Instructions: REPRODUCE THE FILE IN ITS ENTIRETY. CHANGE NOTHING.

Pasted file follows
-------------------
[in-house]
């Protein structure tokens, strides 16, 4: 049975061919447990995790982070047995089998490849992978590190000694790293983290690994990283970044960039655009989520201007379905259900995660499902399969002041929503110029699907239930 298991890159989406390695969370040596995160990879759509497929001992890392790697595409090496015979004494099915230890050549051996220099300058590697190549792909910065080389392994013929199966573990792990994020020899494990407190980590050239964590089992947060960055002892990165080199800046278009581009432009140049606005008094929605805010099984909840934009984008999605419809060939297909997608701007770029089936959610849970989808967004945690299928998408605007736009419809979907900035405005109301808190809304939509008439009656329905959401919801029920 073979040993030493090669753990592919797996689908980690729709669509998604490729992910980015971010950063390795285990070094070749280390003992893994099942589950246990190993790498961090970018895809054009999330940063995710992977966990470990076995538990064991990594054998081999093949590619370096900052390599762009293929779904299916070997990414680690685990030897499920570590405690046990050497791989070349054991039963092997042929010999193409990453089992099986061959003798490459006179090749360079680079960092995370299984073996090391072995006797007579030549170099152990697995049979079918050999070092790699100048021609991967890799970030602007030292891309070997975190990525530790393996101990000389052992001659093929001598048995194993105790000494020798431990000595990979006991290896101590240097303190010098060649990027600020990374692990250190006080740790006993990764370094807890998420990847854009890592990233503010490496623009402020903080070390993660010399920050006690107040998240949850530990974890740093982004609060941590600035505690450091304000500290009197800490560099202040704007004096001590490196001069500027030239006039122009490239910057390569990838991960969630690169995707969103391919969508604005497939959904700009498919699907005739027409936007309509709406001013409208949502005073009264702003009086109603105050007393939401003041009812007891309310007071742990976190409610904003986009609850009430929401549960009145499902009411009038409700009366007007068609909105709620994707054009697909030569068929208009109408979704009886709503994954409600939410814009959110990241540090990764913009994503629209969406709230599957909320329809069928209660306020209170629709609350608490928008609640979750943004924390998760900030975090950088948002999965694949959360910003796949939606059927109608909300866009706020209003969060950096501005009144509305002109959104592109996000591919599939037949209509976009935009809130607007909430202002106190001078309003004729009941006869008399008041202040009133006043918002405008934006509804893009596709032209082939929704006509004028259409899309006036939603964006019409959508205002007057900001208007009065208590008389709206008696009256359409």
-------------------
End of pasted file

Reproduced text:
[in-house]
């Protein structure tokens, strides 16, 4: 049975061919447990995790982070047995089998490849992978590190000694790293983290690994990283970044960039655009989520201007379905259900995660499902399969002041929503110029699907239930 298991890159989406390695969370040596995160990879759509497929001992890392790697595409090496015979004494099915230890050549051996220099300058590697190549792909910065080389392994013929199966573990792990994020020899494990407190980590050239964590089992947060960055002892990165080199800046278009581009432009140049606005008094929605805010099984909840934009984008999605419809060939297909997608701007770029089936959610849970989808967004945690299928998408605007736009419809979907900035405005109301808190809304939509008439009656329905959401919801029920 073979040993030493090669753990592919797996689908980690729709669509998604490729992910980015971010950063390795285990070094070749280390003992893994099942589950246990190993790498961090970018895809054009999330940063995710992977966990470990076995538990064991990594054998081999093949590619370096900052390599762009293929779904299916070997990414680690685990030897499920570590405690046990050497791989070349054991039963092997042929010999193409990453089992099986061959003798490459006179090749360079680079960092995370299984073996090391072995006797007579030549170099152990697995049979079918050999070092790699100048021609991967890799970030602007030292891309070997975190990525530790393996101990000389052992001659093929001598048995194993105790000494020798431990000595990979006991290896101590240097303190010098060649990027600020990374692990250190006080740790006993990764370094807890998420990847854009890592990233503010490496623009402020903080070390993660010399920050006690107040998240949850530990974890740093982004609060941590600035505690450091304000500290009197800490560099202040704007004096001590490196001069500027030239006039122009490239910057390569990838991960969630690169995707969103391919969508604005497939959904700009498919699907005739027409936007309509709406001013409208949502005073009264702003009086109603105050007393939401003041009812007891309310007071742990976190409610904003986009609850009430929401549960009145499902009411009038409700009366007007068609909105709620994707054009697909030569068929208009109408979704009886709503994954409600939410814009959110990241540090990764913009994503629209969406709230599957909320329809069928209660306020209170629709609350608490928008609640979750943004924390998760900030975090950088948002999965694949959360910003796949939606059927109608909300866009706020209003969060950096501005009144509305002109959104592109996000591919599939037949209509976009935009809130607007909430202002106190001078309003004729009941006869008399008041202040009133006043918002405008934006509804893009596709032209082939929704006509004028259409899309006036939603964006019409959508205002007057900001208007009065208590008389709206008696009256359409």